Feb 17, 2015 @ 06:52:24

        Unfortunately it is true of so many disease-based nonprofits, though one might argue it’s true in general. Becoming a financial success makes it easier to lose your way perhaps.

  4. lsnewman
    Feb 16, 2015 @ 12:27:07

    Yes, we each get to frame our lives on our own terms. Just to be clear, this post is important, but I know that you are not the first. We all be doing this if we see the light.

    Reply

  5. lsnewman
    Feb 16, 2015 @ 12:30:27

    Nixon’s announcement of the war on cancer in 1971 is precisely when the “only the weak survive” began. It’s a sad day that we still have to argue against this. However, I think you overstepped. You are certainly not THE FIRST PERSON to argue that people get to frame this on their own. Plenty of us have been doing this — and for decades. You can’t frame it that way.

    Reply

    • Lori
      Feb 16, 2015 @ 12:32:14

      My intention was not to claim that I’m the first. I’m using the idiom, as in I readily step up when I hear it happening. Sorry for the confusion.

      Reply

    • Anonymous
      Feb 17, 2015 @ 20:25:27

      If she were trying to assert a statement of chronological fact, she would have said “I was the first person…” “I am the first person” is a common figure of speech indicating enthusiasm or strong support. I think she expected everyone would understand that.

      Reply

  6. Pink Ribbon Blues
    Feb 16, 2015 @ 13:25:35

    I am so glad you wrote this, Lori. I saw that AD and thought, “Komen uses fear appeal and Fight Like A girl to, once again, blame everybody else for breast cancer and offer themselves up as ‘the solution.’ Shameful.

    Reply

    • Lori
      Feb 16, 2015 @ 13:29:47

      It is shameful – and exhausting. And I’ll be damned if I’m leaving behind a legacy of weakness! In fact, had Komen been doing the right thing all along, perhaps I wouldn’t have MBC. Maybe they need to accept their share of the blame!

      Reply

  7. Kuchenhexe
    Feb 16, 2015 @ 14:21:09

    We don’t lose. Cancer dies with us. Every single day we live with this disease, every day we take back from it, we win. That is our victory. We do not surrender. We go down proud and we go down strong. Right down to our very last breath, we’re not giving it up, we’re taking it back. And cancer dies when we do. It doesn’t win. It doesn’t get to win. It tries to take our days away from us, and we win by not letting it dictate our lives. We win by living, by laughing, by finding joy, crying tears, by watching movies, by playing catch in the park, by curling up in a cozy chair and enjoying the sedative effects of a purring cat, “in daylight, in sunsets, in midnights, in cups of coffee, in inches, in miles, in laughter, in strife” That is how we measure our victory. And those are the riches which declare us the victors, even when we run out of days we can win back.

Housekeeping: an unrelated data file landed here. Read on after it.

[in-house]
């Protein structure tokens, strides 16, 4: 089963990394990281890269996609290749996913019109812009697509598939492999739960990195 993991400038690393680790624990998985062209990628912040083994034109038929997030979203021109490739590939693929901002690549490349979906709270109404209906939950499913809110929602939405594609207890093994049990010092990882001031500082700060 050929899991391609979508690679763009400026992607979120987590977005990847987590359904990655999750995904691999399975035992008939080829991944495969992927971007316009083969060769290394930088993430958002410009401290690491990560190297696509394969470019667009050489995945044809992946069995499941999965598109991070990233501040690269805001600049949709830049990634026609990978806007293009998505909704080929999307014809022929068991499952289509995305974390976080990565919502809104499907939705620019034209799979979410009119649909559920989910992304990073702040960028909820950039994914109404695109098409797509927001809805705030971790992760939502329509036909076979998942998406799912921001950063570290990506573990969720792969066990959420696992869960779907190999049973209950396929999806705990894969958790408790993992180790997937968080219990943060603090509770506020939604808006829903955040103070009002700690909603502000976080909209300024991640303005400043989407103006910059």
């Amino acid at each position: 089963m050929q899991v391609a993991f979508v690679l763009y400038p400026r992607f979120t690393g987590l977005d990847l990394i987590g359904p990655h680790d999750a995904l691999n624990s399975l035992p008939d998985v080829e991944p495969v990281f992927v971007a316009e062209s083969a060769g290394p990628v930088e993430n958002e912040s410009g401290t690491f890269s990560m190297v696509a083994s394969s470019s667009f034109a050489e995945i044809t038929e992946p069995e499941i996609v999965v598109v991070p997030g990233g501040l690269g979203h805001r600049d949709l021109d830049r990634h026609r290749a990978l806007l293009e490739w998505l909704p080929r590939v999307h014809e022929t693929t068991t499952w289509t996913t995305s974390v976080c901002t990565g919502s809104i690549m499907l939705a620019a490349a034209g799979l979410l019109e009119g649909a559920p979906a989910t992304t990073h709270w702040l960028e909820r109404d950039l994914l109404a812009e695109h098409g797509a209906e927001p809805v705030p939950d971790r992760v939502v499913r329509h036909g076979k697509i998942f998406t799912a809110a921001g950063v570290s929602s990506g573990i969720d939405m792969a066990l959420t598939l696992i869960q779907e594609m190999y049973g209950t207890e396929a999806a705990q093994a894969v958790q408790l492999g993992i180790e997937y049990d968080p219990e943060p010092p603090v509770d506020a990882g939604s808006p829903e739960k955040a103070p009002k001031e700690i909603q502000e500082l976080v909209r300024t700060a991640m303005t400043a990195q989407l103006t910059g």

There is no weakness to be found in MBC. Only bravery and fortitude and victory.

    You make a point though, about when language is used to define other people. If someone feels comfortable with using the battle vocabulary for their own experience with cancer, while on the whole I do find it problematic, it’s because it’s used to define so many people without their consent.

    There’s a corner of the BC internet where there is a term picking up steam, used to name people with breast cancer, as a monolithic group. I get called a Pinkie. I am reduced, not to just a disease, but a mythical, inaccurate, harmful stereotype of artificial hope and nonexistent cure, in a world where it is fun, and pink, and easy. If someone wants to define themselves as a Pinkie, that is their right. But it bothers me to be addressed in such a manner, to see others being addressed in such a manner. Most people I’ve spoken to in the BC world have a visceral reaction of repulsion at the word. It’s as if someone walked into a BC support group and cheerfully announced, “Greetings, Komen Barbies!”

    Words mean things, and words have power. Words we choose to define our experience and our lives is our right. But we should take greater care in looking at the language we use and thinking twice before we use it to define someone else without their consent.

    If you go before me, I would never say that you surrendered to cancer, that you lost your battle. I would never use that on anyone, unless I knew from reading their own dialogue that they define themselves in that degree. I would never trivialize a group of women I don’t know by addressing them all as “Pinkie”. There is nothing pink or fun about breast cancer, and that helps perpetuate a stereotype which harms us and blocks our efforts to get more funding into real research like METAvivor.

    Oh my gosh. This was supposed to be a small comment and instead I vomited wordsalad all over your blog. I don’t know why I’ve been wearing my rantypanties and in full-on Julia Sugarbaker mode the last few days, but I do apologize for my ramblings. :D;; Anyway, hi. ❤ How have you been?

    Reply

  8. micheleweldon (@micheleweldon)